Why High Commissions?
Do you ever wonder where all the commission money goes in a real estate transaction? With prices so high in our area, it is a significant amount of money.
When a seller signs a listing agreement, they agree to a commission rate with the listing broker, which is typically 5-6% in this area. That commission generally gets split evenly between the seller’s and buyer’s brokers, and the brokers split the commission with their agents.
With the median single-family home sales price in San Francisco at about $1.8 million, the total commission at 5% would be $90,000 with $45,000 going to the seller’s broker and $45,000 going to the buyer’s broker. Then those amounts get divided up again according to the agents’ split with their offices. In general, the newer agents are at a lower split and the more tenured agents have a higher split. This traditional brokerage model also relies on the agents obtaining their own leads, clients and business.
Since the seller pays the commission, there is often the perception that hiring a buyer’s agent is free. However, one can argue that the buyer’s commission was added to the price of the home, which would have been lower without the commission. I look at it as a package deal that both buyer and seller contribute to the total commission.
Most people think real estate commission is really high and it is! It seems that taking a real estate agent out of the equation may cut your costs and save you money. However, a good agent is vital in the process to facilitate the negotiations, manage the paperwork and maximize the chances for the sale of the home through repair work, staging, professional photography, virtual tours and other marketing activities.
When a real estate agent represents a buyer, they bring a whole wealth of knowledge and experience to the process and increase the chance of a successful search and purchase. Likewise, when an agent represents a seller, that ensures the seller’s best interests are met, obtaining top dollar for the home, avoiding costly litigation, while also making sure that all governmental requirements are fulfilled.
While an agent’s job on the surface looks easy, it is not. There is much behind-the-scenes work, such as doing research, looking for homes, refining values, meeting with contractors and inspectors, finding the right lender, resolving title and escrow issues, understanding all the paperwork, negotiating the best values for buyers and sellers, and countless other tasks the public does not see.
Agents ensure that the process moves along smoothly, providing expertise, advice, counseling and guidance along the way. After all, this normally is a person’s largest transaction in life, and if not done correctly, can cost a lot more money at a later time than it needs to.
There are other less expensive ways to sell a home. Some companies offer a commission rebate back to buyers and sellers. Some offer limited services, and the owner has to do more of the work. Some agents even offer to only list the property into MLS and the owners have to do all the work, like a “for sale by owner.”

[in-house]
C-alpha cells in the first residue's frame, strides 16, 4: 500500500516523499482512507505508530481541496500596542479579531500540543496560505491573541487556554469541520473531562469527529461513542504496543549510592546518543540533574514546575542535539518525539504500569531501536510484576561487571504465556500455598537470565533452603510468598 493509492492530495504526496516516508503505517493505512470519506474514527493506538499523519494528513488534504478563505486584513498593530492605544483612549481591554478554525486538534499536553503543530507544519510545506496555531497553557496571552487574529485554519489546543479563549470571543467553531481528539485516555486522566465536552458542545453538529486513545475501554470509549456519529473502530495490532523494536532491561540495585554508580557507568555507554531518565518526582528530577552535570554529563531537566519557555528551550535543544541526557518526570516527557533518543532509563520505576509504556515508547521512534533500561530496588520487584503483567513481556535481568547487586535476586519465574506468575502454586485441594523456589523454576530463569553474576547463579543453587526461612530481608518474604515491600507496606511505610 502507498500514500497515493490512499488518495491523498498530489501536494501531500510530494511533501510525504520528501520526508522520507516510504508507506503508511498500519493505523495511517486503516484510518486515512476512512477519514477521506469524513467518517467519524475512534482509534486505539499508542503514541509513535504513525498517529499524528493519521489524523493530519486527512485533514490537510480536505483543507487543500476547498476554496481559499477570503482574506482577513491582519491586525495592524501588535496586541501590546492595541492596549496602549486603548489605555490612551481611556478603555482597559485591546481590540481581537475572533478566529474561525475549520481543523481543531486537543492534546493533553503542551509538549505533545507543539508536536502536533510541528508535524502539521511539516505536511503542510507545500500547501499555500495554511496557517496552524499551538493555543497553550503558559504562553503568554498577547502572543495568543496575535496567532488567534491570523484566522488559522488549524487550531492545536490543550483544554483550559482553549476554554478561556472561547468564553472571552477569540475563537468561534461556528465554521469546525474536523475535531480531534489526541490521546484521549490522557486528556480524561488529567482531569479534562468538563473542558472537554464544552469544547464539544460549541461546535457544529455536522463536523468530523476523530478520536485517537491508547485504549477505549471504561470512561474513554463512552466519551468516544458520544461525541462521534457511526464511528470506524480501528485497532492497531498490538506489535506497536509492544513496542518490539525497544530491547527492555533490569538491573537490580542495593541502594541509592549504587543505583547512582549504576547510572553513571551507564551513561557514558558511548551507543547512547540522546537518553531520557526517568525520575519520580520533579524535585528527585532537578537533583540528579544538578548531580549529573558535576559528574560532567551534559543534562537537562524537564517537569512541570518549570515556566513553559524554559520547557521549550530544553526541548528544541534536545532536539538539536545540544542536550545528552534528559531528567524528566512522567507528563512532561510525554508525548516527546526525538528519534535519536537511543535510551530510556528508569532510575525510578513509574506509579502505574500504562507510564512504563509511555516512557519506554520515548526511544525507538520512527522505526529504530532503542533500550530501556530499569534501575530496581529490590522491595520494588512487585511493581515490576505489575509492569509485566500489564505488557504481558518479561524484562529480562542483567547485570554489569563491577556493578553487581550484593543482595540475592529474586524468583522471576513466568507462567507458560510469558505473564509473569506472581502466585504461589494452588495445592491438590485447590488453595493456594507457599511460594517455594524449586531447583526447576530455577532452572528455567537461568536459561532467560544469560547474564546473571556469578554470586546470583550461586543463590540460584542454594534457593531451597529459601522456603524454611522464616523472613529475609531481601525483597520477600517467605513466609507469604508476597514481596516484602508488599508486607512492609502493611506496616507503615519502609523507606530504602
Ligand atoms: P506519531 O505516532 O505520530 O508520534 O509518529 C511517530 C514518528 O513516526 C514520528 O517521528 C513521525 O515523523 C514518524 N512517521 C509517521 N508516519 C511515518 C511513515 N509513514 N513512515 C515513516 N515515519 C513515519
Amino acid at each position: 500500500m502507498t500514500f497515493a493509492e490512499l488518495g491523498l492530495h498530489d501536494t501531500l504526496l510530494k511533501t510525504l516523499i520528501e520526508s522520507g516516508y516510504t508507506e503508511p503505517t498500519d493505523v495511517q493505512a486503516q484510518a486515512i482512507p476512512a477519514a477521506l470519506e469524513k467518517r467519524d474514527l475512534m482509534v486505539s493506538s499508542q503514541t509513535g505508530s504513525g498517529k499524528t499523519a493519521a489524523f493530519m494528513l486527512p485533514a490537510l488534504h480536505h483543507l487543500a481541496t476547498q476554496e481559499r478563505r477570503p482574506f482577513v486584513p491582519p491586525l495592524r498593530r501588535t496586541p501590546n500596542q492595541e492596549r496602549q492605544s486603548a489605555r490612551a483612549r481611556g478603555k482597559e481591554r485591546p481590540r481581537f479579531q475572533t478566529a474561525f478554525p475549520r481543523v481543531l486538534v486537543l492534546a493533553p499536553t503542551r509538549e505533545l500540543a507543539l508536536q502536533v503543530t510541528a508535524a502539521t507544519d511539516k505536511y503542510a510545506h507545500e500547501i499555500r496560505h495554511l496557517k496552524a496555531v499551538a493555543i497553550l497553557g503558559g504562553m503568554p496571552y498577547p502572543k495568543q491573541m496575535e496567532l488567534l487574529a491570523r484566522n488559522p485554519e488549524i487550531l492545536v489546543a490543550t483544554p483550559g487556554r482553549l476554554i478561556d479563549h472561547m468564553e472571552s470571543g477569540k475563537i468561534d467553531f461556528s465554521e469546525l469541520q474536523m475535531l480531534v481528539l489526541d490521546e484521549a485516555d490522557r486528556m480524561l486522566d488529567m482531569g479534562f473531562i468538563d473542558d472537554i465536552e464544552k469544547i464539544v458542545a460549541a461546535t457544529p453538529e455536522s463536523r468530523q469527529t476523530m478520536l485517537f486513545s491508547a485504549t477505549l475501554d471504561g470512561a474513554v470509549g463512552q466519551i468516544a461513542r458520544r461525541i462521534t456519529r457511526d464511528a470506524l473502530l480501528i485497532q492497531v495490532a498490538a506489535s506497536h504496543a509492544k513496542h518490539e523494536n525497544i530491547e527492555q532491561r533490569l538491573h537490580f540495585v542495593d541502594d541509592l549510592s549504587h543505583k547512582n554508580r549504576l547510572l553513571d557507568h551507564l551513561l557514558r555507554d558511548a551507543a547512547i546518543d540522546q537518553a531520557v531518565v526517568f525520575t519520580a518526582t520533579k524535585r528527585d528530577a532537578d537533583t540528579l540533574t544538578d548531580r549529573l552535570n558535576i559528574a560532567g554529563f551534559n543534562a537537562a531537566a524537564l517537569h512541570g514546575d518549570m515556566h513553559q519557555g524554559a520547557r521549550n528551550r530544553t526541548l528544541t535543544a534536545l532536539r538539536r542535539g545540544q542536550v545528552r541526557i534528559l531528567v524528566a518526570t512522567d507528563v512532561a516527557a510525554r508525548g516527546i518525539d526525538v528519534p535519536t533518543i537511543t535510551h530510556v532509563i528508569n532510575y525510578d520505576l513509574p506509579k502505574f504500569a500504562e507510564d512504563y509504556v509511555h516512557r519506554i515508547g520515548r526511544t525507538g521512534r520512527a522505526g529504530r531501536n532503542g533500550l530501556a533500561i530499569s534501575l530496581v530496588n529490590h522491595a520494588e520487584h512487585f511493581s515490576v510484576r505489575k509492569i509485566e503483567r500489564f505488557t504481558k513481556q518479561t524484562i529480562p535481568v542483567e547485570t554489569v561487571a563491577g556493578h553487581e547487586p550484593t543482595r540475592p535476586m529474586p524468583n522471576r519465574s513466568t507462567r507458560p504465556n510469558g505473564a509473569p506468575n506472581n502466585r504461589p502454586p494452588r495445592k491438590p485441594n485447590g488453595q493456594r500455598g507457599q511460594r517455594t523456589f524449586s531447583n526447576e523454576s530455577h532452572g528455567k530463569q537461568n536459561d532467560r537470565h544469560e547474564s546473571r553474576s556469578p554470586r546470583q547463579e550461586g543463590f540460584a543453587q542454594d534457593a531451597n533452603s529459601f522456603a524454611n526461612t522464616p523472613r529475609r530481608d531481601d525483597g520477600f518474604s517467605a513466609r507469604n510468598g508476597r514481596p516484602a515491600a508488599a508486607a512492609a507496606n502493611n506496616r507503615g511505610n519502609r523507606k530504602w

I would just be careful of these companies as one mistake can cost you lots more than the regular commission paid. Also, the good realtors are excellent negotiators and should be able to negotiate for a better price for you.
Lastly, you might ask: “What about all those internet companies offering valuation models and taking listings at reduced commissions?” All I have to say is, be very careful. I will just give you one current example. If you Google 1531 46th Ave., you will find that it is a four-bedroom, two-bath home with 1,402 square feet. You will also find that Zillow values it at $1,555,555 and Redfin at $3,032,954! Why such a discrepancy? I often wonder the same and think that these computer valuation models work pretty well in the areas with tract homes. But in San Francisco, our homes are unique, and the auto-generated values can be way off!
Yes, real estate commissions are high. But good real estate agents will earn their keep, can help you buy or sell properties, and can make all the difference in the world with the final sales price and making sure that the sales process goes smoothly.
John M. Lee is a top broker with Compass specializing in the Richmond and Sunset districts. If you have any real estate questions, call him at (415) 465-0505 or email at firstname.lastname@example.org.
|Sunset Homes Sold in September*|
|1901 32nd Ave.||2||1||825||$1,215,000|
|1352 45th Ave.||2||2||975||1,350,000|
|1963 Ninth Ave.||2||1||1,240||1,390,000|
|3724 Moraga St.||3||2||1,069||1,450,000|
|3321 Moraga St.||2||1||944||1,540,000|
|1235 22nd Ave.||3||1||1,500||1,575,000|
|1382 44th Ave.||2||1.5||1,804||1,600,000|
|1586 27th Ave.||3||2||1,793||1,660,000|
|1416 44th Ave.||3||3||1,714||1,750,000|
|1489 23rd Ave.||5||3||2,156||1,850,000|
|2159 15th Ave.||3||2||1,714||1,900,000|
|1879 23rd Ave.||3||3||1,750||2,025,000|
|2242 17th Ave.||3||3||2,040||2,208,000|
|4229 Moraga St.||4||3||2,444||2,600,000|
|2021 14th Ave.||3||2||2,293||2,925,000|
|Richmond Homes Sold in September*|
|687 27th Ave.||2||1||1,375||$1,350,000|
|494 44th Ave.||2||1||1,137||1,640,000|
|672 27th Ave.||3||1.5||1,850||2,020,000|
|386 30th Ave.||3||2.5||1,840||2,335,000|
|352 17th Ave.||4||3||3,205||2,798,000|
|344 Willard North||4||2.5||2,500||3,100,000|
|106 Collins St.||3||2||2,141||3,125,000|
|98 Jordan Ave.||5||3.5||3,900||3,700,000|
|23 Fifth Ave.||5||3||3,561||5,700,000|
|33 Fifth Ave.||5||5.5||5,535||8,250,000|
Categories: Real Estate